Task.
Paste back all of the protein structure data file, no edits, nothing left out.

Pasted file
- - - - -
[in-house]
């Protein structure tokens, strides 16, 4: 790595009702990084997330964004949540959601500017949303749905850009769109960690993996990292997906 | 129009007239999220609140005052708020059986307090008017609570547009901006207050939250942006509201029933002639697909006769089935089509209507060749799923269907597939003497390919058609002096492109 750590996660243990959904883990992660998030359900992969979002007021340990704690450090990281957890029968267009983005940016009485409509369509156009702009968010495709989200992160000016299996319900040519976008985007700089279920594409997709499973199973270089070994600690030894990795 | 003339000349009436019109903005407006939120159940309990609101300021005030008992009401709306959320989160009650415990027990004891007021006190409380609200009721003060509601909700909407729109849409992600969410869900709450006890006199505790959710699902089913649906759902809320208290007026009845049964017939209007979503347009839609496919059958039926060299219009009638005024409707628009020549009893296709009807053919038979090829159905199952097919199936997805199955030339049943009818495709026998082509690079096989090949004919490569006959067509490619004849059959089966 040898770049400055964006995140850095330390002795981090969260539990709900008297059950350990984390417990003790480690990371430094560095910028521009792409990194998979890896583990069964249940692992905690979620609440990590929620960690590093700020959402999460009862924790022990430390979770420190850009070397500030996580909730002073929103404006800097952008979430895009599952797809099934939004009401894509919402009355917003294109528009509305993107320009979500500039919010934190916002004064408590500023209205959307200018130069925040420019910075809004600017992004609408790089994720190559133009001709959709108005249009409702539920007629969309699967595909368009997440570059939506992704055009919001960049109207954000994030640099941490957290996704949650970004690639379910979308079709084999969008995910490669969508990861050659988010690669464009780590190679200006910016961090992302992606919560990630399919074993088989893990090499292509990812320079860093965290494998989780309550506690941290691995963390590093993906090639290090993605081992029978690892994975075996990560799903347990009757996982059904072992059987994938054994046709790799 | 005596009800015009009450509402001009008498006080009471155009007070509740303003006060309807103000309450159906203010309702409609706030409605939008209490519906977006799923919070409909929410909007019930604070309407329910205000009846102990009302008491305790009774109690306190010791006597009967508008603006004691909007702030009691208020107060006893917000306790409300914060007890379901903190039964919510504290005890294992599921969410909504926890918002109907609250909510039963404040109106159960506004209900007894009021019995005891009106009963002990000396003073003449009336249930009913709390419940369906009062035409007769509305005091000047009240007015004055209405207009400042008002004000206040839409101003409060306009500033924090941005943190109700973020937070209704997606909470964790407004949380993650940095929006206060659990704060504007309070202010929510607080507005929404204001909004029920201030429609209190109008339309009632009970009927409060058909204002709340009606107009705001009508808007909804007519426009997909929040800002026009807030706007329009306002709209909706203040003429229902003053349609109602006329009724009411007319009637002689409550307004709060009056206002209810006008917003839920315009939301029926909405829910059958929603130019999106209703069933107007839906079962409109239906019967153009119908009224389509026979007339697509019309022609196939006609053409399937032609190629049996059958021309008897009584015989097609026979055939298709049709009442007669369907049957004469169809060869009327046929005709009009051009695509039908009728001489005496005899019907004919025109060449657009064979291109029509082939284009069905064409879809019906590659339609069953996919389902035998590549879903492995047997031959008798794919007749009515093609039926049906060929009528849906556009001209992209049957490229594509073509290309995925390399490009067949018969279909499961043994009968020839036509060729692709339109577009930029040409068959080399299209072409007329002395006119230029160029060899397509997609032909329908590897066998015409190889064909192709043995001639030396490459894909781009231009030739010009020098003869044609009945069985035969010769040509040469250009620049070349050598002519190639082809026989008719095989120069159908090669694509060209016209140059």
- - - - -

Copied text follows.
[in-house]
């Protein structure tokens, strides 16, 4: 790595009702990084997330964004949540959601500017949303749905850009769109960690993996990292997906 | 129009007239999220609140005052708020059986307090008017609570547009901006207050939250942006509201029933002639697909006769089935089509209507060749799923269907597939003497390919058609002096492109 750590996660243990959904883990992660998030359900992969979002007021340990704690450090990281957890029968267009983005940016009485409509369509156009702009968010495709989200992160000016299996319900040519976008985007700089279920594409997709499973199973270089070994600690030894990795 | 003339000349009436019109903005407006939120159940309990609101300021005030008992009401709306959320989160009650415990027990004891007021006190409380609200009721003060509601909700909407729109849409992600969410869900709450006890006199505790959710699902089913649906759902809320208290007026009845049964017939209007979503347009839609496919059958039926060299219009009638005024409707628009020549009893296709009807053919038979090829159905199952097919199936997805199955030339049943009818495709026998082509690079096989090949004919490569006959067509490619004849059959089966 040898770049400055964006995140850095330390002795981090969260539990709900008297059950350990984390417990003790480690990371430094560095910028521009792409990194998979890896583990069964249940692992905690979620609440990590929620960690590093700020959402999460009862924790022990430390979770420190850009070397500030996580909730002073929103404006800097952008979430895009599952797809099934939004009401894509919402009355917003294109528009509305993107320009979500500039919010934190916002004064408590500023209205959307200018130069925040420019910075809004600017992004609408790089994720190559133009001709959709108005249009409702539920007629969309699967595909368009997440570059939506992704055009919001960049109207954000994030640099941490957290996704949650970004690639379910979308079709084999969008995910490669969508990861050659988010690669464009780590190679200006910016961090992302992606919560990630399919074993088989893990090499292509990812320079860093965290494998989780309550506690941290691995963390590093993906090639290090993605081992029978690892994975075996990560799903347990009757996982059904072992059987994938054994046709790799 | 005596009800015009009450509402001009008498006080009471155009007070509740303003006060309807103000309450159906203010309702409609706030409605939008209490519906977006799923919070409909929410909007019930604070309407329910205000009846102990009302008491305790009774109690306190010791006597009967508008603006004691909007702030009691208020107060006893917000306790409300914060007890379901903190039964919510504290005890294992599921969410909504926890918002109907609250909510039963404040109106159960506004209900007894009021019995005891009106009963002990000396003073003449009336249930009913709390419940369906009062035409007769509305005091000047009240007015004055209405207009400042008002004000206040839409101003409060306009500033924090941005943190109700973020937070209704997606909470964790407004949380993650940095929006206060659990704060504007309070202010929510607080507005929404204001909004029920201030429609209190109008339309009632009970009927409060058909204002709340009606107009705001009508808007909804007519426009997909929040800002026009807030706007329009306002709209909706203040003429229902003053349609109602006329009724009411007319009637002689409550307004709060009056206002209810006008917003839920315009939301029926909405829910059958929603130019999106209703069933107007839906079962409109239906019967153009119908009224389509026979007339697509019309022609196939006609053409399937032609190629049996059958021309008897009584015989097609026979055939298709049709009442007669369907049957004469169809060869009327046929005709009009051009695509039908009728001489005496005899019907004919025109060449657009064979291109029509082939284009069905064409879809019906590659339609069953996919389902035998590549879903492995047997031959008798794919007749009515093609039926049906060929009528849906556009001209992209049957490229594509073509290309995925390399490009067949018969279909499961043994009968020839036509060729692709339109577009930029040409068959080399299209072409007329002395006119230029160029060899397509997609032909329908590897066998015409190889064909192709043995001639030396490459894909781009231009030739010009020098003869044609009945069985035969010769040509040469250009620049070349050598002519190639082809026989008719095989120069159908090669694509060209016209140059």